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13 November 2019

Nokia’s Azure alliance compounds the threat to MNOs from private 5G

One of the biggest potential risks for 5G operators is that some of the high value business will be taken away by alternative providers, especially companies targeting industrial and IoT services via private networks. Of course, MNOs can and do support private networks where an industry requires something more specific and optimized than the public network can support – and in future, some aim to enhance the model with the flexibility of on-demand network slicing. But shared spectrum and virtualized networks also make it easier for non-MNOs to enter this space, and the operators will see their traditional suppliers helping the new entrants to achieve their goals.

Nokia has been the most open about the potential to bypass its own key customers in some industrial contexts, especially since Ericsson pulled back from direct-to-enterprise activities. The Finnish vendor has built hosted and cloud-based private network offerings, as well as platform such as its WING IoT system, which can be used by enterprise specialists to deliver services more easily. Now it is bringing its 5G and IoT technology to the Microsoft Azure cloud, in a strategic alliance that could help enable a new wave of challengers to the MNOs.

The alliance is targeting ‘Industry 4.0’ applications in areas like manufacturing, logistics and transportation, whose processes are set to be transformed by a combination of cloud and edge computing, AI and machine learning, and next generation connectivity. The two vendors will upgrade several Nokia services, such as its Digital Automation Cloud (DAC), by moving them to Azure, and Nokia’s 5G-ready private cellular radio will also be powered by Azure.

This shows the 5G vendors, like some operators (see TIM article below) moving towards use of the webscale cloud platforms, as a more cost-efficient approach than building their own clouds. The networks and industrial services that Nokia and others need to support for enterprise customers are extremely demanding on cloud infrastructure, and the required scalability and optimization may often be best left to the leading platforms.

The new combined approach will harness several Azure assets including its cloud infrastructure, plus Azure IoT, AI and ML suites. These will support Nokia’s 4G and 5G-ready private network equipment, as well as its IoT, industrial automation and SD-WAN offerings. The DAC will be upgraded with on-premise Azure elements.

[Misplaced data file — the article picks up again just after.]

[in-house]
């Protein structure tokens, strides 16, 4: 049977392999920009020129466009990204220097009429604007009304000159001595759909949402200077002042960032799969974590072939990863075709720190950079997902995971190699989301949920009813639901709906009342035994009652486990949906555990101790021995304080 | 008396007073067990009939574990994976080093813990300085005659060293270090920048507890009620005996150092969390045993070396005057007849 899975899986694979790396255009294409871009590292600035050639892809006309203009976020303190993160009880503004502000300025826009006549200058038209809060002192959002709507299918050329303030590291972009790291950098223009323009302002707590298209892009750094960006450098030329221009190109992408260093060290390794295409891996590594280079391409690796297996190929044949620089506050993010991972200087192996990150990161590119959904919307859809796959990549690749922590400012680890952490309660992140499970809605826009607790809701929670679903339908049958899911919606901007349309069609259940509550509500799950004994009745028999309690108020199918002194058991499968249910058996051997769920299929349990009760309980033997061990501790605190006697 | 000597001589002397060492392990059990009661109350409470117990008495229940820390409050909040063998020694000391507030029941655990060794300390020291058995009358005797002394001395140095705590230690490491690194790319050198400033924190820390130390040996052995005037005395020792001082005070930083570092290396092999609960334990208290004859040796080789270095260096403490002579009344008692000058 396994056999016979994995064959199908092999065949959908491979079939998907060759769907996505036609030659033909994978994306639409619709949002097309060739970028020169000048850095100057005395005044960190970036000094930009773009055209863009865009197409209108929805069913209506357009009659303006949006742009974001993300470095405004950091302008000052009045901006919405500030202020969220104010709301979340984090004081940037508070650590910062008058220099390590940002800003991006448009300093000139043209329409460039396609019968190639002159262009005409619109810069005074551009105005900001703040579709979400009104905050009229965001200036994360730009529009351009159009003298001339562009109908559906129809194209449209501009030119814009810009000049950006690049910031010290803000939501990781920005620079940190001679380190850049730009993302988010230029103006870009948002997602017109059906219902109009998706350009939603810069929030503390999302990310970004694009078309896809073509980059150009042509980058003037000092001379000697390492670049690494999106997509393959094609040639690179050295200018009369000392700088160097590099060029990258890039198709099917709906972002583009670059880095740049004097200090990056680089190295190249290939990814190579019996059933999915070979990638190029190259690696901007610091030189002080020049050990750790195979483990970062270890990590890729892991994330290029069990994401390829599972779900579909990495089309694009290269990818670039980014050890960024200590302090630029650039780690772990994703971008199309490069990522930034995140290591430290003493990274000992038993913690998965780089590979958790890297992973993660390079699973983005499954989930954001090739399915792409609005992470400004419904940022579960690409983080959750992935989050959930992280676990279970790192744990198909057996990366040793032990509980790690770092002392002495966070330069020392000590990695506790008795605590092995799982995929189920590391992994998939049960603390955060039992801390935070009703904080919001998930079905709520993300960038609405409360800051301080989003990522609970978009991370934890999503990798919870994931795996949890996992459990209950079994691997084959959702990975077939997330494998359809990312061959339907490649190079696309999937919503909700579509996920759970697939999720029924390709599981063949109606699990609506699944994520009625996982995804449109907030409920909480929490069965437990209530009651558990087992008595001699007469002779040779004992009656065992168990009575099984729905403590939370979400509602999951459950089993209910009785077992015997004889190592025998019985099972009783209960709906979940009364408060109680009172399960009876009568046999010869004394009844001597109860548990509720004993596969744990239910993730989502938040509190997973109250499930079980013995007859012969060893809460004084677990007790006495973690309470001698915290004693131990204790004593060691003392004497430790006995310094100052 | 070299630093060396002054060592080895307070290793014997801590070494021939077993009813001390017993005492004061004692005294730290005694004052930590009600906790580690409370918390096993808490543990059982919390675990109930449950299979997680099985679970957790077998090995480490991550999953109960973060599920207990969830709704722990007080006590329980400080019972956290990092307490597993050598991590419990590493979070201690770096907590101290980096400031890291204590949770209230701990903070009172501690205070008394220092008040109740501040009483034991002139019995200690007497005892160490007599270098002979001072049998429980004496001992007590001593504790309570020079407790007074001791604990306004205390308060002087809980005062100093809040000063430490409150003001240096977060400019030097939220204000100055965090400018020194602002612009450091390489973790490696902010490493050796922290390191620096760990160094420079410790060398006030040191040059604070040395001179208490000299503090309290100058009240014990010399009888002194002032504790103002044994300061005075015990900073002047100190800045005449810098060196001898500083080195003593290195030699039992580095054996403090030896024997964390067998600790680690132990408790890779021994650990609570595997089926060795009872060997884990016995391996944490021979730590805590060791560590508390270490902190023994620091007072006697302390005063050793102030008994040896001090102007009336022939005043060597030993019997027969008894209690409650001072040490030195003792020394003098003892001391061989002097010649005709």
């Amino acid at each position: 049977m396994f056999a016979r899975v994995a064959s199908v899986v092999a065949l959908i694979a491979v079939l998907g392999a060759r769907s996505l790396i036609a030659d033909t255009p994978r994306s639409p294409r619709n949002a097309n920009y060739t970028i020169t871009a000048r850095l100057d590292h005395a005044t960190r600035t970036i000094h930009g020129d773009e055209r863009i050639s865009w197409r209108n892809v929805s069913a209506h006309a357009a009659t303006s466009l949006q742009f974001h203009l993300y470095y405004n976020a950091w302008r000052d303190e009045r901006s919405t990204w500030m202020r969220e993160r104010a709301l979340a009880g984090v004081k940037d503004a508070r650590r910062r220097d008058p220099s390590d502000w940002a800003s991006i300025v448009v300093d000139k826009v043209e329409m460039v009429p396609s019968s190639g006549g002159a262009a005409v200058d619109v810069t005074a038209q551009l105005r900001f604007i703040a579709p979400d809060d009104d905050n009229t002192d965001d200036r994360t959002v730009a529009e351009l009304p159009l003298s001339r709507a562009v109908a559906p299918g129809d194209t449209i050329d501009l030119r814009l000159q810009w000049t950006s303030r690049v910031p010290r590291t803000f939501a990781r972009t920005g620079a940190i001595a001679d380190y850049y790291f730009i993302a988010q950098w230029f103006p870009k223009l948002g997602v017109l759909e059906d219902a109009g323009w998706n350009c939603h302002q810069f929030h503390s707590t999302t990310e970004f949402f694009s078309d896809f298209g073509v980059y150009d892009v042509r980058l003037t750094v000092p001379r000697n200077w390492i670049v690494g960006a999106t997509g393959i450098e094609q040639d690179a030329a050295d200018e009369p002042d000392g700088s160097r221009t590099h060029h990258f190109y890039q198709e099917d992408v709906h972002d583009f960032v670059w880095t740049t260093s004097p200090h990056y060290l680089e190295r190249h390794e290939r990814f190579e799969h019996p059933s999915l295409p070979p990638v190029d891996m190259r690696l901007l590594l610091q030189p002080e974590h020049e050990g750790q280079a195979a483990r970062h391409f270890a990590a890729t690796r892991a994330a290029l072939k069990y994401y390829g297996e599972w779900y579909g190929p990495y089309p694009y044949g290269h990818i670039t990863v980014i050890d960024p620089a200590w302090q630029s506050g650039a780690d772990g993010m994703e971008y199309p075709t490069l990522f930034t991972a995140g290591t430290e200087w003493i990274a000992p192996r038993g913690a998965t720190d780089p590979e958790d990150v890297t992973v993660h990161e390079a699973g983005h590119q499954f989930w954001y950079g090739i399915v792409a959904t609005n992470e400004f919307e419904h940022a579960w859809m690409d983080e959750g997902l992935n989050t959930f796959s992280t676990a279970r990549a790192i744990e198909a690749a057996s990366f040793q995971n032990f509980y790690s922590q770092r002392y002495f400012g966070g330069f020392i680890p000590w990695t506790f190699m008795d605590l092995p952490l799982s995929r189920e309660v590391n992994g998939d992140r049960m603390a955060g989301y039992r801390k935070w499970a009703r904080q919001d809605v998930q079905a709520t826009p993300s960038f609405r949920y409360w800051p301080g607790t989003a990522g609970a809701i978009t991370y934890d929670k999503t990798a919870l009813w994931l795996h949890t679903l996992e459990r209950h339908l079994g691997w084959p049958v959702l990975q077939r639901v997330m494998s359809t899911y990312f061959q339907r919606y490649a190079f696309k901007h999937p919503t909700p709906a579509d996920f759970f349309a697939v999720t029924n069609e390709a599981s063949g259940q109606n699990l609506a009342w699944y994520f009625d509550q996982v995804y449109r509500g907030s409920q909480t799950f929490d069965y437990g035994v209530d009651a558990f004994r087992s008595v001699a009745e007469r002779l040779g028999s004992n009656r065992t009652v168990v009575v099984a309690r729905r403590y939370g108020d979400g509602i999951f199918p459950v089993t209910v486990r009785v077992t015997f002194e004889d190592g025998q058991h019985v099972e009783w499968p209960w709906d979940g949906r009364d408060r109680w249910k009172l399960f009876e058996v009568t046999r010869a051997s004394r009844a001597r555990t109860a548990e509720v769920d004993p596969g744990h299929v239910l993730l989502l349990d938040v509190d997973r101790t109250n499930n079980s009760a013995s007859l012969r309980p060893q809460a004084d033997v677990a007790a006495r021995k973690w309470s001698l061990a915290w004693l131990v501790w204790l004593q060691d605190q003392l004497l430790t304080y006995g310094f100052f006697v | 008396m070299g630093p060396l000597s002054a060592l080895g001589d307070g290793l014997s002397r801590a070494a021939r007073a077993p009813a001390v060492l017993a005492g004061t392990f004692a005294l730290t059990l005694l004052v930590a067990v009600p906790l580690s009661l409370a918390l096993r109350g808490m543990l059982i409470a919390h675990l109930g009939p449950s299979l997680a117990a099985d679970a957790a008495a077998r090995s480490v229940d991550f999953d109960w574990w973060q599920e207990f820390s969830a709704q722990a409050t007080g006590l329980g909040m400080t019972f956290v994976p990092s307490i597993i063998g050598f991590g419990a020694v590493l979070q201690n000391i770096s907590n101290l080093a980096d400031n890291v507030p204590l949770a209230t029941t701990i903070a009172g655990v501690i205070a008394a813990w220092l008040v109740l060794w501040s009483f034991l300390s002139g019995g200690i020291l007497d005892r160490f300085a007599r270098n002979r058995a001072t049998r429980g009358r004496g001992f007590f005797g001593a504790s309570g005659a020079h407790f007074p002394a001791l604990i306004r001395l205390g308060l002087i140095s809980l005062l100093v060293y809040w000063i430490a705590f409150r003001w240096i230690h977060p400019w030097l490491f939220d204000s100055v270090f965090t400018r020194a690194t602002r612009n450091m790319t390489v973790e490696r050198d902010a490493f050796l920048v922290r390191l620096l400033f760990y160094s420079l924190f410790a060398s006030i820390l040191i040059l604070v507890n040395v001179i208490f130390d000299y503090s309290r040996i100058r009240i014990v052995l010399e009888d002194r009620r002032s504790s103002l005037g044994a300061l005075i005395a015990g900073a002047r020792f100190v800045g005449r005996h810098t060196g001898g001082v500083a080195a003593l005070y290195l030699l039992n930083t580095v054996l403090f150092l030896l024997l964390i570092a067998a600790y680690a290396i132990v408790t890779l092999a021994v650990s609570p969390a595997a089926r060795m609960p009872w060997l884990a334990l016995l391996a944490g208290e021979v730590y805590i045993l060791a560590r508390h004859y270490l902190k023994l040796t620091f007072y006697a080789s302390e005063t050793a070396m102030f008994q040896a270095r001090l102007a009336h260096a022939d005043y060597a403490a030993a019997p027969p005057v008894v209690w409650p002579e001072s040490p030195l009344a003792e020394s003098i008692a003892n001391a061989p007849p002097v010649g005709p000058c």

As well as DAC, Azure Virtual WAN (vWAN) integration has been added to Nokia’s Nuage SD-WAN 2.0, promising more reliable connections to software-as-a-service (SaaS) applications like Office 365.

Nokia’s World IoT Network Grid will now support Azure IoT Central, promising to enable seamless and simple on-boarding, deployment, management and support of IoT devices. And its Analytics, Virtualization and Automation cognitive services platform will also migrate to Azure cloud.

“Bringing together Microsoft’s and Nokia’s expertise in cloud, AI, IoT and networking will unlock new connectivity and automation scenarios,” said Jason Zander, EVP of Microsoft Azure, in a statement.

Combinations like these can benefit established telcos and traditional Nokia customers while improving Microsoft’s access to these operators. For instance, the UK’s BT is the first managed service provider to say publicly that it will offer the Azure/Nokia services. BT customers will be able to access them through the Microsoft Lighthouse software suite, allowing the telco to manage both Azure vWAN and Nuage Agile Connect SD-WAN.

But these platforms can just as easily support non-telcos, which may be more expert in targeting large enterprise roll-outs, using their own industrial spectrum, where that has been allocated; shared spectrum such as the USA’s CBRS; or paying fees for an MNO’s spectrum, a deal which would still reduce that operator to being a bit-pipe. For operators which see the enterprise and industrial IoT markets as the main way to escape consumer price wars and drive high value revenues into their new networks, this is a very real risk to the 5G business case – and one which may be compounded by the activities of their own traditional suppliers.

“We are thrilled to unite Nokia’s mission-critical networks with Microsoft’s cloud solutions,” said Kathrin Buvac, president of Nokia Enterprise and chief strategy officer, in a statement. “Together, we will accelerate the digital transformation journey towards Industry 4.0, driving economic growth and productivity for both enterprises and service providers.”